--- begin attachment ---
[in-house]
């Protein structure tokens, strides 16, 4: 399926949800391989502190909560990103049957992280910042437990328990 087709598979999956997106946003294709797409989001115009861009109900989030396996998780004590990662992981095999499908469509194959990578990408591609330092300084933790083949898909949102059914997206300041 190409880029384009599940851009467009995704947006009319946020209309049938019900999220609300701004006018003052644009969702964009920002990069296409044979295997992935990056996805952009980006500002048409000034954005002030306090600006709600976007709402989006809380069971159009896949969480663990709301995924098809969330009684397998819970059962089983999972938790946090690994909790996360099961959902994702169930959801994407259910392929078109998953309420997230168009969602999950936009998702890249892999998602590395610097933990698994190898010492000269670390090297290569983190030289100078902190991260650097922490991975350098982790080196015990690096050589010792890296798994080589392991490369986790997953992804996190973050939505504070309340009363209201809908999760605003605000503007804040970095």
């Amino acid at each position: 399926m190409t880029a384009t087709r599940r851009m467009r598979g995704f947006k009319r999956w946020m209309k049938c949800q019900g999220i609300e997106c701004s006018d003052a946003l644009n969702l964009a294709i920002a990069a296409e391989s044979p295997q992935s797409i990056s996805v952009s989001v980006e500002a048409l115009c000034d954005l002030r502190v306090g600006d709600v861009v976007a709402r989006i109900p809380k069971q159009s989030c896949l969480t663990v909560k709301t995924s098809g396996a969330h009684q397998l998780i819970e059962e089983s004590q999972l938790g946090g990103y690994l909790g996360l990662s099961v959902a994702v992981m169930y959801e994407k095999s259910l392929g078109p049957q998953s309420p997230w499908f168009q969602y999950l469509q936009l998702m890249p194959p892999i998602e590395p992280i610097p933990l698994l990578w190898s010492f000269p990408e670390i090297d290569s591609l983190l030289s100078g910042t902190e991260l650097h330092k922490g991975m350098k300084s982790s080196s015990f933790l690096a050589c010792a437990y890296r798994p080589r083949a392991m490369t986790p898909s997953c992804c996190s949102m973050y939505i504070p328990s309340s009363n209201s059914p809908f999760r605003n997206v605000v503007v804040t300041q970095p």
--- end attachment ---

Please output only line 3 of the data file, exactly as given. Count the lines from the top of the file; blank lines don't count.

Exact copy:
């Amino acid at each position: 399926m190409t880029a384009t087709r599940r851009m467009r598979g995704f947006k009319r999956w946020m209309k049938c949800q019900g999220i609300e997106c701004s006018d003052a946003l644009n969702l964009a294709i920002a990069a296409e391989s044979p295997q992935s797409i990056s996805v952009s989001v980006e500002a048409l115009c000034d954005l002030r502190v306090g600006d709600v861009v976007a709402r989006i109900p809380k069971q159009s989030c896949l969480t663990v909560k709301t995924s098809g396996a969330h009684q397998l998780i819970e059962e089983s004590q999972l938790g946090g990103y690994l909790g996360l990662s099961v959902a994702v992981m169930y959801e994407k095999s259910l392929g078109p049957q998953s309420p997230w499908f168009q969602y999950l469509q936009l998702m890249p194959p892999i998602e590395p992280i610097p933990l698994l990578w190898s010492f000269p990408e670390i090297d290569s591609l983190l030289s100078g910042t902190e991260l650097h330092k922490g991975m350098k300084s982790s080196s015990f933790l690096a050589c010792a437990y890296r798994p080589r083949a392991m490369t986790p898909s997953c992804c996190s949102m973050y939505i504070p328990s309340s009363n209201s059914p809908f999760r605003n997206v605000v503007v804040t300041q970095p």